This opinion will be unpublished and

may not be cited except as provided by

Minn. Stat. § 480A.08, subd. 3 (2004).







Michael Mickolichek, et al.





Delores F. Saar,




Filed October 3, 2006


Hudson, Judge


McLeod County District Court

File No. C2-04-1023



Eric J. Braaten, Nicklaus, Braaten & Hollenhorst, PLLC, 500 Pine Street North, Suite 200, Chaska, Minnesota 55318 (for respondents)


Peter J. Kasal, Keefe & Kasal, 720 Century Avenue Southwest, Suite 101, Hutchinson, Minnesota 55350 (for appellant)


Considered and decided by Halbrooks, Presiding Judge; Hudson, Judge; and Parker, Judge.*

U N P U B L I S H E D   O P I N I O N


On appeal in this dispute relating to the breach of a real estate purchase agreement, appellant-seller argues the record does not support the district court’s findings that (a) her agent had actual or apparent authority to sell the property, or (b) the contract was validly formed.  Because the district court’s findings that appellant’s agent had actual authority to sell the property and that a valid contract existed were not clearly erroneous, we affirm.



Appellant Delores Saar is the owner of commercial real property (the property) located outside the city of Hutchinson, Minnesota.  Appellant has an accountant, DuWayne Peterson, with whom she has been doing business for 30 years.  In late 2003, respondent Michael Mickolichek telephoned appellant to inquire about purchasing the property.  Appellant told Mickolichek to contact Peterson.  Respondents then hired Lynn Otteson, a RE/MAX real estate agent, to represent them in the purchase, and Otteson subsequently prepared a purchase agreement.  In January 2004, through Peterson and Otteson, appellant entered into the written purchase agreement with respondents.  Appellant wanted Otteson’s commission added to the purchase price, so the first page of the purchase agreement was voided and a replacement page with the new amount was written, initialed, and backdated.  The purchase agreement also provided that the purchase agreement would be null and void unless the offer was accepted prior to February 6, 2004.  At some point, Otteson noticed that appellant had failed to sign page four of the five-page purchase agreement and returned it to Peterson for appellant’s signature.  The page was signed and dated February 12, 2004.  In May 2004, appellant refused to perform under the purchase agreement, and respondents brought a breach-of-contract action requesting specific performance.  The matter was tried by the district court, and the district court found that appellant breached the contract and granted specific performance to respondents, ordering appellant to close on the sale of the property within 30 days.  This appeal follows.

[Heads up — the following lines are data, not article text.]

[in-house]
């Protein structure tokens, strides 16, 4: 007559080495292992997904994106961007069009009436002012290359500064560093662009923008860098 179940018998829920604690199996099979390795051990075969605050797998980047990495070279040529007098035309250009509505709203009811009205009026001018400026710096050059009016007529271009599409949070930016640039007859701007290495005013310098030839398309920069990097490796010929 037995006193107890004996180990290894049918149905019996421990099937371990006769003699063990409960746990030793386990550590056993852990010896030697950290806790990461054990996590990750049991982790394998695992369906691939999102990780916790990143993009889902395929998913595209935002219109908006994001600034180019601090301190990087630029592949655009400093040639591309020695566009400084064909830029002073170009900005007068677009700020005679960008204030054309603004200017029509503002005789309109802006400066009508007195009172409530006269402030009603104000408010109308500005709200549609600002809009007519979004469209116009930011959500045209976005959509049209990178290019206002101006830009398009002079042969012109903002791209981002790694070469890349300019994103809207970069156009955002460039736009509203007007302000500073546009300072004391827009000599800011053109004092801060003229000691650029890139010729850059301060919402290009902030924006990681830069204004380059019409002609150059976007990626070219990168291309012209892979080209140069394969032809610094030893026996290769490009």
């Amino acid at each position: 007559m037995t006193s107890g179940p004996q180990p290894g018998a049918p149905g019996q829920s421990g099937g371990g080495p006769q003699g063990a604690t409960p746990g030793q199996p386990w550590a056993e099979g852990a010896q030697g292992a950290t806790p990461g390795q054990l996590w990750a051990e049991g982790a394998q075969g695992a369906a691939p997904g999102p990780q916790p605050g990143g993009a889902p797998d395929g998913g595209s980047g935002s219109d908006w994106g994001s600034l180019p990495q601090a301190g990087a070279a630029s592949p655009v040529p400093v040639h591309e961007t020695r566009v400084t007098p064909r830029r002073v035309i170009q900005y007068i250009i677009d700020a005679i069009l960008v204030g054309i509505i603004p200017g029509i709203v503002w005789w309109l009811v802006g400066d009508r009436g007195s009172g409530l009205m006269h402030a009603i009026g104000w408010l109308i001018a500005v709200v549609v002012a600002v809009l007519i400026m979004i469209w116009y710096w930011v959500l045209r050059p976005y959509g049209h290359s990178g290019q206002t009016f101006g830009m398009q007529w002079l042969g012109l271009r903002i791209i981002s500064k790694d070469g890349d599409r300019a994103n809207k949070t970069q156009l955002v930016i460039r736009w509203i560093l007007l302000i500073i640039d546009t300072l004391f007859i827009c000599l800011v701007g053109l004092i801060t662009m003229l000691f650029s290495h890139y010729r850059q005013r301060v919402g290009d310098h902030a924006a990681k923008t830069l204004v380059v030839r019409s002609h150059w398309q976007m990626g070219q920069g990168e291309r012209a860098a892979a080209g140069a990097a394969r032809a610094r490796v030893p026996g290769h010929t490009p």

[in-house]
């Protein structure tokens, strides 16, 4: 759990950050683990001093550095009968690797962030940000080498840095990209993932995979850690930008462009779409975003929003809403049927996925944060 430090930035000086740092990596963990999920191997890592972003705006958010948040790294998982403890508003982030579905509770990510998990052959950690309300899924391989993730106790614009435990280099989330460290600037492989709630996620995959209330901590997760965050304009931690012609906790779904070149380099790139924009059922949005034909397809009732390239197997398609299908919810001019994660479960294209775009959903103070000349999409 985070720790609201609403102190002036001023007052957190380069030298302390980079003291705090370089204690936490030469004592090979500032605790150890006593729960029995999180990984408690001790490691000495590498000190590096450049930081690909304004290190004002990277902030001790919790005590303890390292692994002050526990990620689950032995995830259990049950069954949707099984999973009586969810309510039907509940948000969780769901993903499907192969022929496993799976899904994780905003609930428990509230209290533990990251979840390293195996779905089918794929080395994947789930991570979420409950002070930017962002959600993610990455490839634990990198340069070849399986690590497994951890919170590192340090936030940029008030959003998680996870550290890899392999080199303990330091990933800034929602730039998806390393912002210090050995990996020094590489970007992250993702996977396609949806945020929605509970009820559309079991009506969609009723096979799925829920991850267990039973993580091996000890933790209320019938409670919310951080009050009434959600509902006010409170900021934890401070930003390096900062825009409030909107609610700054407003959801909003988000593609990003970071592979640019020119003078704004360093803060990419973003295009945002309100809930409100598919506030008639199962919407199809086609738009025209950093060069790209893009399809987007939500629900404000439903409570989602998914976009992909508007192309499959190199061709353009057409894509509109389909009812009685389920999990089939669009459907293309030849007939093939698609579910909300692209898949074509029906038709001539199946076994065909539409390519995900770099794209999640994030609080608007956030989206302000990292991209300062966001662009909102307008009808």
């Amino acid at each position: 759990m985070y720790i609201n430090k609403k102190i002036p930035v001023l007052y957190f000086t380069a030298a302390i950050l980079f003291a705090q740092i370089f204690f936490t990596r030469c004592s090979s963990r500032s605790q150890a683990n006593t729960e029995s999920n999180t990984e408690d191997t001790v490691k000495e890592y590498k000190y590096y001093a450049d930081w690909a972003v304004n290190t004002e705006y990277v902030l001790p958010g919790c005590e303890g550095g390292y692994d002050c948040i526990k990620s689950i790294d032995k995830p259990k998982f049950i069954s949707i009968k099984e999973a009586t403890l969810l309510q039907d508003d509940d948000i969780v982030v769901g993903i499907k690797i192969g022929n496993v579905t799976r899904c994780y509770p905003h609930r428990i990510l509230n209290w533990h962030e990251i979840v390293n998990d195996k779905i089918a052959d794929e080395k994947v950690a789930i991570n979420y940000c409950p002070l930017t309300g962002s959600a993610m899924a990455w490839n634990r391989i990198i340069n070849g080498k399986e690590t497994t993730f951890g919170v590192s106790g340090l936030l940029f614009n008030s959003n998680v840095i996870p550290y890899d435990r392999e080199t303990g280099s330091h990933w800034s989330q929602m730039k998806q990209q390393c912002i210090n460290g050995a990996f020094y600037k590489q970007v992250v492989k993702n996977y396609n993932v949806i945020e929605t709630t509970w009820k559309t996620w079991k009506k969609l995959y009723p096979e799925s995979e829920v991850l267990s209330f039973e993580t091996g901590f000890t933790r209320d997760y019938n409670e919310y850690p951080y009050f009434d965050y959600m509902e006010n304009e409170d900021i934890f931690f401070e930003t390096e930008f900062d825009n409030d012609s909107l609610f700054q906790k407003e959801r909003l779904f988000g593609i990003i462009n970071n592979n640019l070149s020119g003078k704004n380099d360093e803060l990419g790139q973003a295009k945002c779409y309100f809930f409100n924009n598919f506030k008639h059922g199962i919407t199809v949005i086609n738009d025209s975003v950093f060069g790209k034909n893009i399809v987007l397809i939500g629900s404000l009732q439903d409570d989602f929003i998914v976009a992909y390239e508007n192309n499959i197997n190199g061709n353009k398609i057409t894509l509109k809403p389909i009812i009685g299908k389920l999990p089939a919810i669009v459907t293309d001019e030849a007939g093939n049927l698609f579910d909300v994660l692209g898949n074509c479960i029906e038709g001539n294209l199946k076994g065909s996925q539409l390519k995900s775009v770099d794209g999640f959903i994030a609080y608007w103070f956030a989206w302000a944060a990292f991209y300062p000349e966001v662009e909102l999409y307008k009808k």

In a case tried by the district court without a jury, this court is limited to determining whether the district court’s findings are clearly erroneous and whether the court erred in its conclusions of law.  Powell v. MVE Holdings, Inc., 626 N.W.2d 451, 457 (Minn. App. 2001), review denied (Minn. July 24, 2001).  “Findings of fact, whether based on oral or documentary evidence, shall not be set aside unless clearly erroneous, and due regard shall be given to the opportunity of the trial court to judge the credibility of the witnesses.”  Minn. R. Civ. P. 52.01.  In applying rule 52.01, “we view the record in the light most favorable to the judgment of the district court.”  Rogers v. Moore, 603 N.W.2d 650, 656 (Minn. 1999).  And “[i]f there is reasonable evidence to support the district court’s findings, we will not disturb them.”  Rogers, 603 N.W.2d at 656.